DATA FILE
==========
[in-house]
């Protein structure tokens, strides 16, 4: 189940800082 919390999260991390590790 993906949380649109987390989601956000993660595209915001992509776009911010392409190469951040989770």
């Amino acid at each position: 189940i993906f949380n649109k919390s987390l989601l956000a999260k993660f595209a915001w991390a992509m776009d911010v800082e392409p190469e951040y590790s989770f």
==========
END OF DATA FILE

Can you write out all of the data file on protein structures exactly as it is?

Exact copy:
[in-house]
């Protein structure tokens, strides 16, 4: 189940800082 919390999260991390590790 993906949380649109987390989601956000993660595209915001992509776009911010392409190469951040989770």
């Amino acid at each position: 189940i993906f949380n649109k919390s987390l989601l956000a999260k993660f595209a915001w991390a992509m776009d911010v800082e392409p190469e951040y590790s989770f």